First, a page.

# Is TESS really lost? What does Celestrak mean exactly?

From this answer to the question What artificial satellite has the farthest orbit around the Earth?:

I found the following "far out" spacecraft:

• TESS (Transiting Exoplanet Survey Satellite) recently launched, not in final orbit yet
• Spektr-R
• IBEX or Interstellar Boundary Explorer
• Geotail

Here are there IDs:

TESS       43435    2018-038A
Spektr-R   37755    2011-037A
IBEX       33401    2008-051A
Geotail    22049    1992-044A


I downloaded both TLEs and orbit data from JPL Horizons in order to piece together this qualitative data.

Question: So why does Celestrak show three of them as lost? What does "lost" mean in Celestrak-speak?

I'm not looking for guesses or free-form interpretations, I'd like to know how Celestrak uses the term "lost" in this case, and what it means specifically.

GEOTAIL
1 22049U 92044A   19100.47047473 -.00001329  00000-0  00000+0 0  9998
2 22049  16.9903  61.2002 5647056 148.0163 356.4514  0.19163824 10715

• celestrak.com/satcat/lost.php – Chris Apr 16 '19 at 2:03
• @Chris If "Objects which should have TLEs but for which no TLEs were found in the last 30 days." is the answer, then it's worth posting as the answer. Thanks! However, the devil may be in the details; what does "should" mean? – uhoh Apr 16 '19 at 2:04
• I checked all documentation for instances of the word "Lost", over 15 PDF documents yielded no results (for such a common word that seems odd). – Magic Octopus Urn Apr 17 '19 at 17:45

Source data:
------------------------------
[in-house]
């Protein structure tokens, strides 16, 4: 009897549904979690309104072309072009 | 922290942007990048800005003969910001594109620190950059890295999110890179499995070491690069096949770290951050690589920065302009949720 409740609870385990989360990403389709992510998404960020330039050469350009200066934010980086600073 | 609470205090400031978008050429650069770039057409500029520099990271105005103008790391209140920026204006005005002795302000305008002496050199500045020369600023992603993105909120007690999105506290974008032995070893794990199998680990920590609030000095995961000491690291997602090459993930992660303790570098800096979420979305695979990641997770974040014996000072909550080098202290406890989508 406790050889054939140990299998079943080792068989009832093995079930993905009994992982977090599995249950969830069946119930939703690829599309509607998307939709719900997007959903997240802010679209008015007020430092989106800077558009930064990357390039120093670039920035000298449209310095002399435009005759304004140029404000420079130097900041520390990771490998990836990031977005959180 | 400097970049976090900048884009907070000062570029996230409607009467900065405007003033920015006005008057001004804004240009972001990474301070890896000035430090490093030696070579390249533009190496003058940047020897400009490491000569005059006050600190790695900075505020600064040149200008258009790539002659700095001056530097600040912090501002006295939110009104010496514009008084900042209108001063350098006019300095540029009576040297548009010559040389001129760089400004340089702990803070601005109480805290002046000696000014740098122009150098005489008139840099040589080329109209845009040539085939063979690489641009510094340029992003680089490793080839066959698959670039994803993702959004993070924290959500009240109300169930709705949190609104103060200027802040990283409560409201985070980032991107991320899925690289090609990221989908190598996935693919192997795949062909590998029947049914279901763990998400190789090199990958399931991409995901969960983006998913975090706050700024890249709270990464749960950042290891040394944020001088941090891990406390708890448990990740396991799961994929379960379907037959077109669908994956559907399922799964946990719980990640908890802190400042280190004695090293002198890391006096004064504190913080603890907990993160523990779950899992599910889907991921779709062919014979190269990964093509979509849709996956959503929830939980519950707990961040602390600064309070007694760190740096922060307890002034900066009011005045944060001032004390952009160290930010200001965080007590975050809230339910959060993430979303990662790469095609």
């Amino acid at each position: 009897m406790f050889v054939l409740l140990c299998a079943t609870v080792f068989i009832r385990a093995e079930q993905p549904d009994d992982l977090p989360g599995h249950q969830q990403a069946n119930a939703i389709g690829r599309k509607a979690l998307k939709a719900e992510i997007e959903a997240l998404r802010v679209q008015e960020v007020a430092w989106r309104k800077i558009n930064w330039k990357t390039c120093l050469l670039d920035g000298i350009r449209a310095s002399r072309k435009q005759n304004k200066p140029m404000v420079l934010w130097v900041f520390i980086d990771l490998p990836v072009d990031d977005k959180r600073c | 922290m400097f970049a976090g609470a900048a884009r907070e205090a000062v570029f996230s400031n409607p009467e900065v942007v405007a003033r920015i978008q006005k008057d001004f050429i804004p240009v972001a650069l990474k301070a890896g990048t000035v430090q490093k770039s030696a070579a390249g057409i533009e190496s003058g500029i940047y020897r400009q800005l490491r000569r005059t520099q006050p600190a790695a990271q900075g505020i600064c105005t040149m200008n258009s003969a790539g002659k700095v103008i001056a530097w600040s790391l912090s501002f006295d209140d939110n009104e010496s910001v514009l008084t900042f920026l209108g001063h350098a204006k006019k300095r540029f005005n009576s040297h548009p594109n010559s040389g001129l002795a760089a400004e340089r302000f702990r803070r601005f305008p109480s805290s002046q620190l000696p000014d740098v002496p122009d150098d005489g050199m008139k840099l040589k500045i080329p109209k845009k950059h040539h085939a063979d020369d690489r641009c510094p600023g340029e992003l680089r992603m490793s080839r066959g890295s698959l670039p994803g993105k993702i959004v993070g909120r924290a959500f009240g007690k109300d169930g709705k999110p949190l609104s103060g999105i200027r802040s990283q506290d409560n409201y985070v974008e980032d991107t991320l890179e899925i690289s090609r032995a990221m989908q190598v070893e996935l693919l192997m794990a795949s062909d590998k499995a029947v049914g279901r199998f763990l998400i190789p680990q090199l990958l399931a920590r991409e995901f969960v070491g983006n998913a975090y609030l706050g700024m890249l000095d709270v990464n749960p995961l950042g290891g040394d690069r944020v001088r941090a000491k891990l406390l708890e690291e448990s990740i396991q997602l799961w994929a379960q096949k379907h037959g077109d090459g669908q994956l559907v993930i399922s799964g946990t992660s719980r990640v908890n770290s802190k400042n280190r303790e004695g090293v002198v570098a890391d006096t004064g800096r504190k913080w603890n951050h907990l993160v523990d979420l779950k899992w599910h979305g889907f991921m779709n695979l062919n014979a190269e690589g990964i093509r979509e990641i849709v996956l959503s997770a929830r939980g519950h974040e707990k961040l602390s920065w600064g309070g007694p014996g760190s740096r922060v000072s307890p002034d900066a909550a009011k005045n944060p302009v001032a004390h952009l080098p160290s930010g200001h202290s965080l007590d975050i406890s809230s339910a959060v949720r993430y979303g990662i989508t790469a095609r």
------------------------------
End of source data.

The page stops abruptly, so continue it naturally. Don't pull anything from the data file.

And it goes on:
You're right; these objects aren't lost. However, Space-Track doesn't actually track a lot of higher-orbiting objects. They just don't seem particularly interested in anything with a multi-day orbit; I don't know why.

Of the four objects you mention, TESS and IBEX are tracked by the people operating those missions. I know of no public data for IBEX, but JPL's Horizons system provides excellent ephemerides for TESS :

https://ssd.jpl.nasa.gov/horizons.cgi

One of the near-earth asteroid surveys observed it, briefly causing us to think we'd found an interesting rock until we identified it. An observer in the UK imaged it as well; the positions they measured are at

https://www.projectpluto.com/pluto/mpecs/18038a.htm

and match the JPL ephemerides well. I compute TLEs from the JPL ephemerides. Space-Track doesn't seem to bother.

For GEOTAIL, Spektr-R, and Spektr-R's booster (the last isn't even a catalogued object!), the asteroid surveys have provided plenty of observational data, and I use these to provide TLEs which are, in turn, used by the asteroid surveys to identify junk they happen to find. (You can imagine that it would be embarrassing to announce an incoming "rock", only to find out that it was some bit of junk. Not a very likely scenario, but when the surveys find junk, they like to identify it as such and move on. Satellite observing is not part of their purpose.)

Links to pages giving the observational data for these objects, and many other bits of high-flying junk, are at

https://www.projectpluto.com/pluto/mpecs/pseudo.htm

The TLEs for TESS, Spektr-R, GEOTAIL, and other objects not listed by Space-Track are at

https://www.github.com/Bill-Gray/tles

In re "objects which should have TLEs but for which no TLEs were found in the last 30 days": Space-Track's coverage of some high-fliers is episodic. I think they only emit new TLEs if they have new observations. For some Velas, for example, they have data on some months and not in others. (For many, they don't have anything at all. We do have TLEs for eight of the twelve Velas at present.)

I found this out the hard way when the surveys found some "new" artsats that I couldn't identify. I eventually figured out that it was just that Space-Track had temporarily or permanently stopped providing TLEs for them.

• +1 Thank you for the thoughtful and really informative answer! – uhoh Apr 18 '19 at 2:05
• "Not a very likely scenario"? Someone should have told the discoverers of J002E3 and the potentially-impacting 2007 VN84. – Mark Apr 20 '19 at 0:46
• – uhoh Apr 28 '19 at 0:40